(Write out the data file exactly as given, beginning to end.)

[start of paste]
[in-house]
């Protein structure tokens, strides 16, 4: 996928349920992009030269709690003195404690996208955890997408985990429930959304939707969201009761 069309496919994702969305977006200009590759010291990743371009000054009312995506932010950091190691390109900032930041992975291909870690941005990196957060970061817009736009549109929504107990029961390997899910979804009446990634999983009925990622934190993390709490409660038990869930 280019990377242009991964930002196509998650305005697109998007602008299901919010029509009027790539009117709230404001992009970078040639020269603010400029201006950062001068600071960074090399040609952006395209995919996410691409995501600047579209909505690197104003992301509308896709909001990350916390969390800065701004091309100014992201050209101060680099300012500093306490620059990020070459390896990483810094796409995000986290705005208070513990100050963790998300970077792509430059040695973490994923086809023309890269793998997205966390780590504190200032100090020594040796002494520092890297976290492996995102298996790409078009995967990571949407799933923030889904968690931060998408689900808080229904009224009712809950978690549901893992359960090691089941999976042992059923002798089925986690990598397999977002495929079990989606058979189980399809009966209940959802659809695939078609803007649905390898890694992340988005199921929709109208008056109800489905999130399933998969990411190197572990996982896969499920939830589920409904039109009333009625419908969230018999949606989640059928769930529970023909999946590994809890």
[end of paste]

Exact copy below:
[in-house]
């Protein structure tokens, strides 16, 4: 996928349920992009030269709690003195404690996208955890997408985990429930959304939707969201009761 069309496919994702969305977006200009590759010291990743371009000054009312995506932010950091190691390109900032930041992975291909870690941005990196957060970061817009736009549109929504107990029961390997899910979804009446990634999983009925990622934190993390709490409660038990869930 280019990377242009991964930002196509998650305005697109998007602008299901919010029509009027790539009117709230404001992009970078040639020269603010400029201006950062001068600071960074090399040609952006395209995919996410691409995501600047579209909505690197104003992301509308896709909001990350916390969390800065701004091309100014992201050209101060680099300012500093306490620059990020070459390896990483810094796409995000986290705005208070513990100050963790998300970077792509430059040695973490994923086809023309890269793998997205966390780590504190200032100090020594040796002494520092890297976290492996995102298996790409078009995967990571949407799933923030889904968690931060998408689900808080229904009224009712809950978690549901893992359960090691089941999976042992059923002798089925986690990598397999977002495929079990989606058979189980399809009966209940959802659809695939078609803007649905390898890694992340988005199921929709109208008056109800489905999130399933998969990411190197572990996982896969499920939830589920409904039109009333009625419908969230018999949606989640059928769930529970023909999946590994809890």